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  • 1.
    Hillström, Lars
    et al.
    University of Gävle, Faculty of Engineering and Sustainable Development, Department of Electronics, Mathematics and Natural Sciences, Biology.
    Pape Møller, Anders
    Laboratorie dÉcologie, Systématique et Evolution, CNRS UMR 8079, Université Paris-Sud, Batiment 362, F-91405 Orsay Cedex, France.
    The evolution of reversed sexual dimorphism in birds: a comparative study in charadriiformes2012Conference paper (Other academic)
    Abstract [en]

    Reversed size dimorphism is common in birds of prey, owls and in waders. Not much attention has been paid to the evolution of morphological characters such as wing morphology and variables related to flight agility. The aim of this study was to investigate if the morphological variables in shorebirds, related to flight performance, such as wing length, wing area, wing loading, and factors such as aspect ratio, are related to the display-flights performed by these different species of shorebirds. Data on morphological variables, e.g. body mass, wing length, wing area etc. was collected at the British Museum of Natural History, London, UK.

    Data on behavioral variables, e.g. duration of a display flight or height of display flight was extracted from the published literature. There was a significant difference in wing length dimorphism (t = 2.51, p= 0.0402), when comparing between species within the same genus that had higher versus lower level of flight performance. There was also a significant difference in wing area dimorphism (t = 2.84, p= 0.025), for higher versus lower level of flight performance. However, there was no such difference for weight dimorphism, nor for tarsus dimorphism, or for wing loading or aspect ratio, when comparing between species for higher versus lower level of flight performance. Further analyses will be presented and a suggestive explanation for the evolution of reversed sexual dimorphism will be discussed at the congress. The hypotheses for increased food- or incubation efficiency is with several arguments irrelevant to shorebirds (which will be discussed).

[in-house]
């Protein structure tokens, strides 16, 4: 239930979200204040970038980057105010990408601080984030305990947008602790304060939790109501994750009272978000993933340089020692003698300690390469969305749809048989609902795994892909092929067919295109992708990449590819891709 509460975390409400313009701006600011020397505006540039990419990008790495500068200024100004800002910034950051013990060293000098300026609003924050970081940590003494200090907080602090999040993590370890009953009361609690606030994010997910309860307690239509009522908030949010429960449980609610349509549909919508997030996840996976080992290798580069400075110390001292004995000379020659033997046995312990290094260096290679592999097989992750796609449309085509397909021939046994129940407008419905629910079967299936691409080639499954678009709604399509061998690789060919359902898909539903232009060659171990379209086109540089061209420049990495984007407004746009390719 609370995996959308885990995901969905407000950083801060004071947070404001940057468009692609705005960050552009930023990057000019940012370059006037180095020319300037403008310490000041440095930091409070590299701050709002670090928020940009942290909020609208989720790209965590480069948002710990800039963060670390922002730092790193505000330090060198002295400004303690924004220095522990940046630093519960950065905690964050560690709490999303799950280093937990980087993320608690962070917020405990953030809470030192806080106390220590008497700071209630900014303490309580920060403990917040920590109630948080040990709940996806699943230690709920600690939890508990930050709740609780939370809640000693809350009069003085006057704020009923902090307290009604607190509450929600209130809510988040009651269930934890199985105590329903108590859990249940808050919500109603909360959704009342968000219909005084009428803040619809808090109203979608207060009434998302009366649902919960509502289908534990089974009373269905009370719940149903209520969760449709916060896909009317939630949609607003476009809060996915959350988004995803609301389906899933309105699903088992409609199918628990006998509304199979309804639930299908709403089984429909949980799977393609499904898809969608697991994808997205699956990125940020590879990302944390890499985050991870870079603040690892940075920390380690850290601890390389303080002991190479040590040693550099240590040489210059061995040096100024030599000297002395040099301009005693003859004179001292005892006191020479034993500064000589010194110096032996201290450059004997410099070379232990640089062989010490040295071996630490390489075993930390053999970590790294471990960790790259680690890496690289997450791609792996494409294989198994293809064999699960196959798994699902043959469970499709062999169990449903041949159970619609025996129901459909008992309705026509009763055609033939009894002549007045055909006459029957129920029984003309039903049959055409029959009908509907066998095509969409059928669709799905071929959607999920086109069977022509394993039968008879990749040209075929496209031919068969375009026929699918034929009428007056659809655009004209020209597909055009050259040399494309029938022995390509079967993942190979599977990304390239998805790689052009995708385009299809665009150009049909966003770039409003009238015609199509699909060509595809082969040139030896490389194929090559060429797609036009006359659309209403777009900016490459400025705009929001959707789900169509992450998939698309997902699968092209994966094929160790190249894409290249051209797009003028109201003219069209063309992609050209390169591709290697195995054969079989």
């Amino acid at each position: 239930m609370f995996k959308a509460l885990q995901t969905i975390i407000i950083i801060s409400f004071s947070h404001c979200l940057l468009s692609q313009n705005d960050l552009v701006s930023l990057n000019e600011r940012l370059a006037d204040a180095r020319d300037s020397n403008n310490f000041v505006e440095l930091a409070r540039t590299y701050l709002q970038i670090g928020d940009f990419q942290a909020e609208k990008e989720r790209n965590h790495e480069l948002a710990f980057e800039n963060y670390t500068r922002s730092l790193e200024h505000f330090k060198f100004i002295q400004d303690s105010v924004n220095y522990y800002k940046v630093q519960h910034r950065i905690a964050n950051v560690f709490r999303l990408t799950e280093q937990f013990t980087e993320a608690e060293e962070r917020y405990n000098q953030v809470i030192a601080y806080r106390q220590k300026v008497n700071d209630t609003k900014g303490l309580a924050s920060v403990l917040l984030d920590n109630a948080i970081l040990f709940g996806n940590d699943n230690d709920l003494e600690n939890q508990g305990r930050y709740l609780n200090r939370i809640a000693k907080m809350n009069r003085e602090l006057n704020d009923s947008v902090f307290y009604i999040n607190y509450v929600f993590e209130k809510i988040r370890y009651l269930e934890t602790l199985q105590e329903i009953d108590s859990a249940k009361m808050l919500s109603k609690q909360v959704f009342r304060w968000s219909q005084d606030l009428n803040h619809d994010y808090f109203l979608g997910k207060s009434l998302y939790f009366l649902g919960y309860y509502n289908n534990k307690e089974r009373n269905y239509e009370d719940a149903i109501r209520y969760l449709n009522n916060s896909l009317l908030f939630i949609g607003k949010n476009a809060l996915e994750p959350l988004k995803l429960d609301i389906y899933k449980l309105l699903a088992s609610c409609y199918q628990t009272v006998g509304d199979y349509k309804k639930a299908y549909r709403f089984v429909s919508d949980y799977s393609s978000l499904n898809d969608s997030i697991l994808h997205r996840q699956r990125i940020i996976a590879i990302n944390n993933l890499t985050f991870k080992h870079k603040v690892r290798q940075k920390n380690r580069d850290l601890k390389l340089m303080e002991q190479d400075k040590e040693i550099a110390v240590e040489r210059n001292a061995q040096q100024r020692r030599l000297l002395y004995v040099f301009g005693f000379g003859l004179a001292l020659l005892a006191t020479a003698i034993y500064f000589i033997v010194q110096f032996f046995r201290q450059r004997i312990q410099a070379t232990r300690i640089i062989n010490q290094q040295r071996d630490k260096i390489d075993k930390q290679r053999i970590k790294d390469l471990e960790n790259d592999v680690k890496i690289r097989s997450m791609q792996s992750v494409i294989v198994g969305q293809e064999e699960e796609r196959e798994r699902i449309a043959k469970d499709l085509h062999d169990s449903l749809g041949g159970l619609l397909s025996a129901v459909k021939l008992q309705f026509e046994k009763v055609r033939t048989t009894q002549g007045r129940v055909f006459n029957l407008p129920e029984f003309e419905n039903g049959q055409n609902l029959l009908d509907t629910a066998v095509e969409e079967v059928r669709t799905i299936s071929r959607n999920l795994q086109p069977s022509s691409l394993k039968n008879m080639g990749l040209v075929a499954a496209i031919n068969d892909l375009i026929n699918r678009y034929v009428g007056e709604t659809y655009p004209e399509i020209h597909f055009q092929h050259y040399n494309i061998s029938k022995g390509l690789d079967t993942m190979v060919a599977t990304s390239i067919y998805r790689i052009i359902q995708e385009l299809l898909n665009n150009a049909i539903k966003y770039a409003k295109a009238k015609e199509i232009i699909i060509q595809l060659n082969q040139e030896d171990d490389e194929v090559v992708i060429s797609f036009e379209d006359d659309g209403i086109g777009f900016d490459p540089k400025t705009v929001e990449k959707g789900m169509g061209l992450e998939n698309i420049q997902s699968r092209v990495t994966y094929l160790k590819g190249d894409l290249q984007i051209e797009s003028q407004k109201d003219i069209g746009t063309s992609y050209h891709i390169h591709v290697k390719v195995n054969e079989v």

• 2.
    Prentice, Honor C
    et al.
    Department of Biology, Lund University.
    Li, Yuan
    Department of Biology, Lund University.
    Lönn, Mikael
    Södertörns högskola, Miljövetenskap.
    Tunlid, Anders
    Department of Biology, Lund University.
    Ghatnekar, Lena
    Department of Biology, Lund University.
    A horizontally transferred nuclear gene is associated with microhabitat variationin a natural plant population2015In: Proceedings of the Royal Society of London. Biological Sciences, ISSN 0962-8452, E-ISSN 1471-2954, Vol. 282, no 1821, article id 20152453Article in journal (Refereed)
    Abstract [en]

    Horizontal gene transfer involves the non-sexual interspecific transmission of genetic material. Even if they are initially functional, horizontally transferred genes are expected to deteriorate into non-expressed pseudogenes, unless they become adaptively relevant in the recipient organism. However, little is known about the distributions of natural transgenes within wild species or the adaptive significance of natural transgenes within wild populations. Here, we examine the distribution of a natural plant-to-plant nuclear transgene in relation to environmental variation within a wild population. Festuca ovina is polymorphic for an extra (second) expressed copy of the nuclear gene (PgiC) encoding cytosolic phosphoglucose isomerase, with the extra PgiC locus having been acquired horizontally from the distantly related grass genus Poa. We investigated variation at PgiC in samples of F. ovina from a fine-scale, repeating patchwork of grassland microhabitats, replicated within spatially separated sites. Even after accounting for spatial effects, the distributions of F. ovina individuals carrying the additional PgiC locus, and one of the enzyme products encoded by the locus, are significantly associated with fine-scale habitat variation. Our results suggest that the PgiC transgene contributes, together with the unlinked 'native' PgiC locus, to local adaptation to a fine-scale mosaic of edaphic and biotic grassland microhabitats.

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